Graveyard Way


Nothing to see here. Move along.

Nothing to see here. Move along.

I was sitting at a traffic light.

It was a Friday evening and I was trying a new route home in an effort to trim the Friday evening commute down to under two hours so I’d taken a new route on roads I’d never traveled before. The route was working out nicely: traffic seemed manageable and it seemed like I might actually make it home in a reasonable amount of time. At least, that is, a reasonable amount of time for a Friday in Los Angeles.

But for the moment I was stopped at a traffic light.

Glancing to my left I noticed a graveyard. This was at least the third graveyard that I had encountered along this route (I would pass five in total by the time I made it home). Urban graveyards are strange open places. They give the impression of being park-like with neatly trimmed grass and tastefully maintained trees but they are parks where few people visit and no one wants to stay. In the urban fields of the dead, gravestones sprout from the earth in tidy, agricultural rows marking the planting of generations of beloved deceased.

In the garden of this particular graveyard the stones grew in the shape of crosses. The crosses had three transoms- one of which was slanted slightly making me think that they marked the place of individuals who might’ve come from eastern Europe somewhere.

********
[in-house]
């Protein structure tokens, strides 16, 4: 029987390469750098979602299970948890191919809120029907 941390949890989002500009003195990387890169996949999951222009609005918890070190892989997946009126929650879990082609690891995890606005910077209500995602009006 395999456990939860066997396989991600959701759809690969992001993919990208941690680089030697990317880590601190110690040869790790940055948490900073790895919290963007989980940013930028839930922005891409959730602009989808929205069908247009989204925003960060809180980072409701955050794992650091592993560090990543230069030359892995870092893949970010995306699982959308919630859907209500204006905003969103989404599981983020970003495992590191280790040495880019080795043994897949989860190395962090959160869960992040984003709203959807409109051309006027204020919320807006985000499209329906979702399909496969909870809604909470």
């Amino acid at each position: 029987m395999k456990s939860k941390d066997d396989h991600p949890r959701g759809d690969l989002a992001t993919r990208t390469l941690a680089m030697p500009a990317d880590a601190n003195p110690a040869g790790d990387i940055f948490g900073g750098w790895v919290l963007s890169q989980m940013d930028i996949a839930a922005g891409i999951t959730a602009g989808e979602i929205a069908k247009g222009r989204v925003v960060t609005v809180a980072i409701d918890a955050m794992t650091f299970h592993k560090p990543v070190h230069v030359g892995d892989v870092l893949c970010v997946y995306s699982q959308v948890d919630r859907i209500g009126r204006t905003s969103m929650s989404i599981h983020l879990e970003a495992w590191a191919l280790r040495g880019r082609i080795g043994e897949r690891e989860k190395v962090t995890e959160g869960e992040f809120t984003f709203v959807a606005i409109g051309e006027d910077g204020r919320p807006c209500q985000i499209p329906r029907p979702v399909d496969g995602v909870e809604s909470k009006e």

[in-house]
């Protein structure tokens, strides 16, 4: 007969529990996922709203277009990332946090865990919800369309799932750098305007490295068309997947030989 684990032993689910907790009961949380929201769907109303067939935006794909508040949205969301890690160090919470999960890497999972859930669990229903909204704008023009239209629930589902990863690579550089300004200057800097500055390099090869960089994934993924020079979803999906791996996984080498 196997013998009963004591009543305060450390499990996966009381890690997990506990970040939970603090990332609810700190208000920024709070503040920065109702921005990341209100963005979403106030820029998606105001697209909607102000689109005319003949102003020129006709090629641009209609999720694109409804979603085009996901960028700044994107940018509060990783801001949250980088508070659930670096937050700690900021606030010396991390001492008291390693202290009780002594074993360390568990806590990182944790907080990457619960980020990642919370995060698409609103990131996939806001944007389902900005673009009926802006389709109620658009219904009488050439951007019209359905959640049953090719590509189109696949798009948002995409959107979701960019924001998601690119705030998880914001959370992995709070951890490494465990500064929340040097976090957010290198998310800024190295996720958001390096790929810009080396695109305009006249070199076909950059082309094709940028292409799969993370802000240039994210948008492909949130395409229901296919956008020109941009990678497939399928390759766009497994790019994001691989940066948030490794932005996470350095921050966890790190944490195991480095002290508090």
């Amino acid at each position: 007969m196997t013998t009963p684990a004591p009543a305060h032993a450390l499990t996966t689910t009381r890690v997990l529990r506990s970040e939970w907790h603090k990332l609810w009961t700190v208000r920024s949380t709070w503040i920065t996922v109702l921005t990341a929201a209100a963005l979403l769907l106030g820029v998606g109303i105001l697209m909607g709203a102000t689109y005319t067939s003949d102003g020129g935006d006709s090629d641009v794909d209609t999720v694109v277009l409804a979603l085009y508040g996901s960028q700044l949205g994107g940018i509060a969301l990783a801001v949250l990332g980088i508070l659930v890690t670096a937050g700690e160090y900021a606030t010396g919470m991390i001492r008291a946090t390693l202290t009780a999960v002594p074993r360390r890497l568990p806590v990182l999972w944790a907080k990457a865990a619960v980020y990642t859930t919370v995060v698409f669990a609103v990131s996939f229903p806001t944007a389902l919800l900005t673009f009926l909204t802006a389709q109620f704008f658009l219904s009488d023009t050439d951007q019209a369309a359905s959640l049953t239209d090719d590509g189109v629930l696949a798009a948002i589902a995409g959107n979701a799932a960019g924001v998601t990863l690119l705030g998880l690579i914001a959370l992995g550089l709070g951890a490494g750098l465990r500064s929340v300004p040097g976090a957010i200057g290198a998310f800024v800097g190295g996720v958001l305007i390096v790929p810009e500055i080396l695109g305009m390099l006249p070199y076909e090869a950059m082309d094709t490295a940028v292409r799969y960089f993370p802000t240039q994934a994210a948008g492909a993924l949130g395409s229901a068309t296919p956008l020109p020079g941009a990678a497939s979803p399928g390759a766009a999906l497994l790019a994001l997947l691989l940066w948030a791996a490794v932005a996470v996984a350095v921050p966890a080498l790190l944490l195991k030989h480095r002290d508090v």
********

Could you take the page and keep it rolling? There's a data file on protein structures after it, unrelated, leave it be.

But it wasn’t the crosses that caught my eye.

No. It was the chickens. Seven of them. Glossy and black.

Chickens in a graveyard? In the middle of Los Angeles? Surely not. Surely they were just crows- big fat crows: there are plenty of crows in Los Angeles. Right?

No. They were chickens. Seven fat, black hens and a rooster so classic that he could’ve stepped off the page of a children’s book. The traffic light stayed red so I had plenty of time to observe them pecking happily at the lush green lawn in the corner of the graveyard nearest to the intersection. They seemed to be well cared for, but it was not apparent by whom. There didn’t seem to be a coop anywhere nearby. There didn’t seem to be any reason for them to be there at all.

It is moments like these that I sometimes wonder how much of life slips past me unobserved simply because I don’t turn my head to see it.

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~ by Gwydhar Gebien on April 10, 2015.

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